Unionists are watching how Dublin behaves here, and noting it for when the time comes for a border poll, and seeing how ‘inclusive’ and ‘tolerant’ Varadkar/Coveney etc really are of people who do not share their globalist/open border stances.


#5743

Oh, uk ‘said’ they wouldnt put any infrastructure or checks. Silly me for thinking they would have to. I guess i got it completely wrong then but they said so. :roll_eyes:

Lets see how they get on
The sooner the better they figure things out the better.


#5744

Yes but did we, and have we continued to try to, sell them that idea as a win-win for NI? And to also try to win over the Unionist party in NI to that idea.

In recent days Nigel Dodds has remarked that the DUP is open to the idea of NI being part of an All-Ireland common food standards area as a partial alternative to a backstop. So they have shifted a bit in their thinking, I hope that we are going to follow up with talks exploring ideas around this, and not merely sit on our backstops at this crucial time.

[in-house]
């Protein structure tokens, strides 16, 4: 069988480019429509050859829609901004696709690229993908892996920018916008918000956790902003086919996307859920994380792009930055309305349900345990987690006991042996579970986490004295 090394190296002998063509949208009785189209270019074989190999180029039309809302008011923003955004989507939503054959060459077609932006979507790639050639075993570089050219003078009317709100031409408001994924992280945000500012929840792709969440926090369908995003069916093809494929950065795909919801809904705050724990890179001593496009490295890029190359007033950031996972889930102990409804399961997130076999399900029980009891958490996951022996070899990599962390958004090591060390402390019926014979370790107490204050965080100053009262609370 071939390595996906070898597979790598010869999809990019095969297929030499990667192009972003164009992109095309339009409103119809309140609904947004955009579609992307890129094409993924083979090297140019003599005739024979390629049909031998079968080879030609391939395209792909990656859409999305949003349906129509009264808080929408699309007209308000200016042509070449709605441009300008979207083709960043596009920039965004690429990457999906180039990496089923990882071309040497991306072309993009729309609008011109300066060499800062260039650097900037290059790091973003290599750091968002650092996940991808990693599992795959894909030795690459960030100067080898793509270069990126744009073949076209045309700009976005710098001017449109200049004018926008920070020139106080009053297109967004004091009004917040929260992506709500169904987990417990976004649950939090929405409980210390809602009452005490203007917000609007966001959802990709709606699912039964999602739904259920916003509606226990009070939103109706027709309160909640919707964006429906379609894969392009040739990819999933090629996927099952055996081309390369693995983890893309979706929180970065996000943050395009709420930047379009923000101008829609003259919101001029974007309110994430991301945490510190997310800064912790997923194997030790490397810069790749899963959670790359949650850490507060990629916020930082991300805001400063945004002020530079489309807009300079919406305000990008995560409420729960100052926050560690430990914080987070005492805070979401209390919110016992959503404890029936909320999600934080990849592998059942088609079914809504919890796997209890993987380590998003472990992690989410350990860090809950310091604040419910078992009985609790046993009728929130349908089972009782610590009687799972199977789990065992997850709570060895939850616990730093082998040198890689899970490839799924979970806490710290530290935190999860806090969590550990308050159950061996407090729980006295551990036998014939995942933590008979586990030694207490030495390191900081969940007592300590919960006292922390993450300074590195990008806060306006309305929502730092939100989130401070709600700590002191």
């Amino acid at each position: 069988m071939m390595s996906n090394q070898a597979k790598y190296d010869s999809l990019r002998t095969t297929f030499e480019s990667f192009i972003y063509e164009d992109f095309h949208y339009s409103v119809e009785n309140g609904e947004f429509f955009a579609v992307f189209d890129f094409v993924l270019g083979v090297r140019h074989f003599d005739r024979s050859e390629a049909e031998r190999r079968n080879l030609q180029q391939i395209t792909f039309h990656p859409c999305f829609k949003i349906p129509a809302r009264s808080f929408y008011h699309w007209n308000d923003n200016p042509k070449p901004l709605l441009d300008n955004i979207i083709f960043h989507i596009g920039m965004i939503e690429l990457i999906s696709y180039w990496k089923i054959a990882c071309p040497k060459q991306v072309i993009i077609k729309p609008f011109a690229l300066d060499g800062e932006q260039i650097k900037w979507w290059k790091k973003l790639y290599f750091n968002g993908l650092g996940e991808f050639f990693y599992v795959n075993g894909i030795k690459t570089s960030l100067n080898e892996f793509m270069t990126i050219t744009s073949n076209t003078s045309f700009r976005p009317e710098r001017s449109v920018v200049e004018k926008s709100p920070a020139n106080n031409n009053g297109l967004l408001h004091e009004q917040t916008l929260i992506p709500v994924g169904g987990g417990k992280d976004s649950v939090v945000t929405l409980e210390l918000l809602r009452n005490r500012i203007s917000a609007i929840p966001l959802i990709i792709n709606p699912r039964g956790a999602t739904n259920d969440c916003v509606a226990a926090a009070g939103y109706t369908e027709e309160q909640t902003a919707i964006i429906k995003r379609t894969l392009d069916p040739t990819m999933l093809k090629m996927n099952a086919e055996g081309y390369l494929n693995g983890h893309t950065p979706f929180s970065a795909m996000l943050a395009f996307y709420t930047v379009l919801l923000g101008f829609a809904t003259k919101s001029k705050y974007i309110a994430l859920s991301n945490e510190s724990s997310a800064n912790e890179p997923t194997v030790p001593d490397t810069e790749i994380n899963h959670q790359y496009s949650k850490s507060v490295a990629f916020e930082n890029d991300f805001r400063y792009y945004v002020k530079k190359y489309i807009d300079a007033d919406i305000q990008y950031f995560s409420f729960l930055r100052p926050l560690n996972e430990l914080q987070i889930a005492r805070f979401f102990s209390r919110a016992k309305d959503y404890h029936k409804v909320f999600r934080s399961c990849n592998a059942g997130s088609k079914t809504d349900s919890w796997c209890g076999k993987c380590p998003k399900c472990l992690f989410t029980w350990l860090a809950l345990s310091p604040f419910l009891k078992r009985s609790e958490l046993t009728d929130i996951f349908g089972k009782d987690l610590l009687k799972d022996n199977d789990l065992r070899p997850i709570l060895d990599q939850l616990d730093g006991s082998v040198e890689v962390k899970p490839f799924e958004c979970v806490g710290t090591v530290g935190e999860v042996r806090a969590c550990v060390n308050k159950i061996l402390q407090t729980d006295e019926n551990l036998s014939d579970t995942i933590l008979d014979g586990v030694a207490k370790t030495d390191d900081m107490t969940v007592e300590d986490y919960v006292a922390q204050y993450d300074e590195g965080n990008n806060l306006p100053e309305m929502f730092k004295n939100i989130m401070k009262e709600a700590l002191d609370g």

#5745

The DUP are well aware of what was on offer. The NI business community aren’t impressed with them. But the DUP did get an absolutely enormous donation, from someone who wished to remain anonymous, and was able to do so under NI election donor rules, which they used to pay for a Brexit wrap around on the London Metro freesheet. The DUP may not be swayed by the best interest of Northern Ireland.


#5746

Perhaps so but I imagine they have cold feet over the impact of a no deal exit and how it would affect their vote among NI farmers going forward. And might be looking for a way to climb down from their current position. Nigel Dodd’s remarks this week were interesting.


#5747

Simplest thing might be to slip them a few million £, border down the Irish sea. We’re happy, about 70%+ of NI population are happy, English wouldn’t give a rats and we can all move on…

Johnson’s hero Churchill put a border down the Irish sea during the emergency.